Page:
by a whispered fright. When who but a fool would have faith in a tradesman's ware or his word? 5 10 15 20 25 . answers `Death. whatever is asked her. His who had given me life ± O father! O God! was it well? ± Mangled. 3 Did he fling himself down? who knows? for a vast speculation had failed. And the flying gold of the ruined woodlands drove thro' the air. now lord of the broad estate and the Hall. Its lips in the field above are dabbled with blood-red heath. each hand lusting for all that is not its own. The red-ribbed ledges drip with a silent horror of blood. And Echo there. and dinted into the ground: There yet lies the rock that fell with him when he fell. in the spirit of Cain. And lust of gain. 4 I remember the time.' 2 For there in the ghastly pit long since a body was found. the works of the men of mind. Dropt off gorged from a scheme that had left us flaccid and drained. is it better or worse Than the heart of the citizen hissing in war on his own hearthstone? 7 But these are the days of advance. Noble six hundred! 55 From: Maud I 1 I hate the dreadful hollow behind the little wood. and flattened. And ever he muttered and maddened.Alfred (Lord) Tennyson. for the roots of my hair were stirred By a shuffled step. by a dead weight trailed. and ever wanned with despair. And out he walked when the wind like a broken worldling wailed. Not he: his honest fame should at least by me be maintained: But that old man. And my pulses closed their gates with a shock on my heart as I heard The shrill-edged shriek of a mother divide the shuddering night. Honour the charge they made! Honour the Light Brigade. 6 Why do they prate of the blessings of Peace? we have made them a curse. we are villains all. 5 Villainy somewhere! whose? One says. Pickpockets. From: Maud 57 All the world wondered. and crushed.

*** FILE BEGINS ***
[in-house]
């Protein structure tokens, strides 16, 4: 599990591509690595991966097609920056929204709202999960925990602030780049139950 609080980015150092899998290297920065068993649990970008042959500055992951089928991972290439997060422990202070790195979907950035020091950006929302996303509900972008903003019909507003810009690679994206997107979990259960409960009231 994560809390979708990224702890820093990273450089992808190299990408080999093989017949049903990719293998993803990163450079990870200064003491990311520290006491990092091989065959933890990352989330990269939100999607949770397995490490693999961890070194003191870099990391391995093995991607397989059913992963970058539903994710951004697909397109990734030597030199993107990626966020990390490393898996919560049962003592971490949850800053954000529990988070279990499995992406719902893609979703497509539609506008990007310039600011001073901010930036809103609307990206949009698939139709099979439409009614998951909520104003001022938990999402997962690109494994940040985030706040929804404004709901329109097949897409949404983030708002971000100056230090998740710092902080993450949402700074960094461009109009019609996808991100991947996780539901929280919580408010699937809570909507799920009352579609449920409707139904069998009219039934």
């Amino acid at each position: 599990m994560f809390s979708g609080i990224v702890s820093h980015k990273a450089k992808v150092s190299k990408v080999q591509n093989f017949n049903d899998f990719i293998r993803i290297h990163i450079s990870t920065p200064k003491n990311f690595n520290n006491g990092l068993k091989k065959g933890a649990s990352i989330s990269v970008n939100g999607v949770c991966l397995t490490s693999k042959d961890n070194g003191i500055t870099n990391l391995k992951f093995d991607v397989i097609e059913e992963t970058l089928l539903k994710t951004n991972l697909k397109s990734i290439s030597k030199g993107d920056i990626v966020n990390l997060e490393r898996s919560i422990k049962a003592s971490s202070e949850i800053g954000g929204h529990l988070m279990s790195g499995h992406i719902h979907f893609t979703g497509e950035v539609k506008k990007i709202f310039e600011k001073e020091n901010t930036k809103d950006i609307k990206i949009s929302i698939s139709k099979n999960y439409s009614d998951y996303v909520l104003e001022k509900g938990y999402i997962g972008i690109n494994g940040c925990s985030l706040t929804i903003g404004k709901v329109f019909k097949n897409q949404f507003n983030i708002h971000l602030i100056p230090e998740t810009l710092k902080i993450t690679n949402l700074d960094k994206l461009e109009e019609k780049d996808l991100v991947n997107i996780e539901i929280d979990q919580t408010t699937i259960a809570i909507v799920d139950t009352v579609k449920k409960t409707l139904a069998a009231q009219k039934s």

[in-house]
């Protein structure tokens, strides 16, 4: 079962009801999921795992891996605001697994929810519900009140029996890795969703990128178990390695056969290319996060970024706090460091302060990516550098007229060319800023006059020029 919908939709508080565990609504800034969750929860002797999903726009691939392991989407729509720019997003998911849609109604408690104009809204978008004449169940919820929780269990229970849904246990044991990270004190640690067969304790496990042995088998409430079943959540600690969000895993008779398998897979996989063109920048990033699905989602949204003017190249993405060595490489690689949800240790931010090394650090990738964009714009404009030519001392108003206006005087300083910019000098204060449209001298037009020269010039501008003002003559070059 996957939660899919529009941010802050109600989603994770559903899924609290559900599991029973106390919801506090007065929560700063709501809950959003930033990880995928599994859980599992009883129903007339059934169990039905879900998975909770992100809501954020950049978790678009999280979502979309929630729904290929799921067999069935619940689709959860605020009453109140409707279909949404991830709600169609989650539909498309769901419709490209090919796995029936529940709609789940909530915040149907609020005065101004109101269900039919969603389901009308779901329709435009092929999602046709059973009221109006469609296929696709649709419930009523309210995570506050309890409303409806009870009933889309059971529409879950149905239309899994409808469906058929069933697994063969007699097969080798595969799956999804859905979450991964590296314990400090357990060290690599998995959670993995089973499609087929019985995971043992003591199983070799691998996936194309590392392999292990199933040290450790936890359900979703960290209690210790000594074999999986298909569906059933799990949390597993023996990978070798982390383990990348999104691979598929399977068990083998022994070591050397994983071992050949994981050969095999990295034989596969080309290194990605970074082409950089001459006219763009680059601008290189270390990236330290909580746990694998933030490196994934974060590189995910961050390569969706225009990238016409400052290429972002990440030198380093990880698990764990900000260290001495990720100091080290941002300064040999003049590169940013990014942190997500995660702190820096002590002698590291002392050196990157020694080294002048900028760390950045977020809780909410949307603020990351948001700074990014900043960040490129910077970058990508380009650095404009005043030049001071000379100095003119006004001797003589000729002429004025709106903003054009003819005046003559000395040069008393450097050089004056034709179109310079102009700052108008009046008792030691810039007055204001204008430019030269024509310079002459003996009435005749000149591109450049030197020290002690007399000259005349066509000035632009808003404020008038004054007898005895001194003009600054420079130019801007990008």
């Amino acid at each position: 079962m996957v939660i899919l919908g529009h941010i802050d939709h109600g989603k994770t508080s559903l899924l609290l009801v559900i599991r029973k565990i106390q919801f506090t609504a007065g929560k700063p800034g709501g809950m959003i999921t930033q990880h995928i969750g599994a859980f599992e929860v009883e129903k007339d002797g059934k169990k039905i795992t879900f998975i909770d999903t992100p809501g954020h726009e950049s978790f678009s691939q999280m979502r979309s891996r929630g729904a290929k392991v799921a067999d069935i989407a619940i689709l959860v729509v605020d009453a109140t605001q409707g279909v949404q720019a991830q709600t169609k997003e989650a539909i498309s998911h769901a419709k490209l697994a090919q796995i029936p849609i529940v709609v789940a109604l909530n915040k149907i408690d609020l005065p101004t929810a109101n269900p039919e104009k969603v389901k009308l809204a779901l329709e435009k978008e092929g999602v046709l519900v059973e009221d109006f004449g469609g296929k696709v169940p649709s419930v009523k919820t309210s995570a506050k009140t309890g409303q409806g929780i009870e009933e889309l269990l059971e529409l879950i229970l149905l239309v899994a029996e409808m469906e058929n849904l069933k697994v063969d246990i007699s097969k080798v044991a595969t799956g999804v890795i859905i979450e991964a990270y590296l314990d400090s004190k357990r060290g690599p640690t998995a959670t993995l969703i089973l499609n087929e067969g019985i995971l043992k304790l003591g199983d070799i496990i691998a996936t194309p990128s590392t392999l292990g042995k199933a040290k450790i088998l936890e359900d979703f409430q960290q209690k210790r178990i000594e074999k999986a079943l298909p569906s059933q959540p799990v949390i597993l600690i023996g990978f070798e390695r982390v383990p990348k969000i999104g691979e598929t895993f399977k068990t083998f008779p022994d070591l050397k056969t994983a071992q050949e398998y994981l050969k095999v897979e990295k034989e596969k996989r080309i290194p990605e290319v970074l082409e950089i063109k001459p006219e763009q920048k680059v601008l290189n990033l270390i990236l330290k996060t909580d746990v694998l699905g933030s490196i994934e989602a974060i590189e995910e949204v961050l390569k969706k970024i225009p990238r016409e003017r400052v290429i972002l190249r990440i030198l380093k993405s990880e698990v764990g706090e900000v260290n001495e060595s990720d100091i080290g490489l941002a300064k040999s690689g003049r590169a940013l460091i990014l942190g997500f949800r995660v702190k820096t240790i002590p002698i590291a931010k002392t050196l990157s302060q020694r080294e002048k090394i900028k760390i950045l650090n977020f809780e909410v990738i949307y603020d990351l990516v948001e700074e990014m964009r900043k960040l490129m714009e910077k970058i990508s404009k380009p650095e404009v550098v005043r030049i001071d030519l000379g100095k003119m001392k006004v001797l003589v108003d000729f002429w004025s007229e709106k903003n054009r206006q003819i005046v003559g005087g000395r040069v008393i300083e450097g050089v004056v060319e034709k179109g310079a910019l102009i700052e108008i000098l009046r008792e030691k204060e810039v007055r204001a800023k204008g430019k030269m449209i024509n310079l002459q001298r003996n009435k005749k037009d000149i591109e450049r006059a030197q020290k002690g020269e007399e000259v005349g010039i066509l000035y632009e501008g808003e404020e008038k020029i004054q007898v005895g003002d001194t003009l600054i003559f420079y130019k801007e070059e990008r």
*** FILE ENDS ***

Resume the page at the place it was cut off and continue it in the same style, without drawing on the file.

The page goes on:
8 Sooner or later I too may passively take the print Of the golden age ± why not? I have neither hope nor trust. war! loud war by land and by sea. And the rushing battle-bolt sang from the three-decker out of the foam. like swine. When the poor are hovelled and hustled together. as underhand. 13 For I trust if an enemy's fleet came yonder round by the hill. And chalk and alum and plaster are sold to the poor for bread. ± 14 What! am I raging alone as my father raged in his mood? Must I too creep to the hollow and dash myself down and die Rather than hold by the law that I made. And strike. and that of a kind The viler. May make my heart as a millstone. and die: who knows? we are ashes and dust. if he could. Cheat and be cheated. home. 11 And Sleep must lie down armed. not openly bearing the sword. and shaking a hundred thrones. And the spirit of murder works in the very means of life. From: Maud Is it peace or war? Civil war. While another is cheating the sick of a few last gasps. for the villainous centre-bits Grind on the wakeful ear in the hush of the moonless nights. Is it peace or war? better. 12 When a Mammonite mother kills her babe for a burial fee. nevermore to brood On a horror of shattered limbs and a wretched swindler's lie? 30 35 40 45 50 55 . Peace in her vineyard ± yes! ± but a company forges the wine. each sex. 10 And the vitriol madness flushes up in the ruffian's head. And Timour-Mammon grins on a pile of children's bones. set my face as a flint. and slurring the days gone by. were it but with his cheating yardwand. 9 Peace sitting under her olive. Till the filthy by-lane rings to the yell of the trampled wife. War with a thousand battles. as he sits To pestle a poisoned poison behind his crimson lights. and when only not all men lie. When only the ledger lives. That the smoothfaced snubnosed rogue would leap from his counter and till. as I think.58 Alfred (Lord) Tennyson.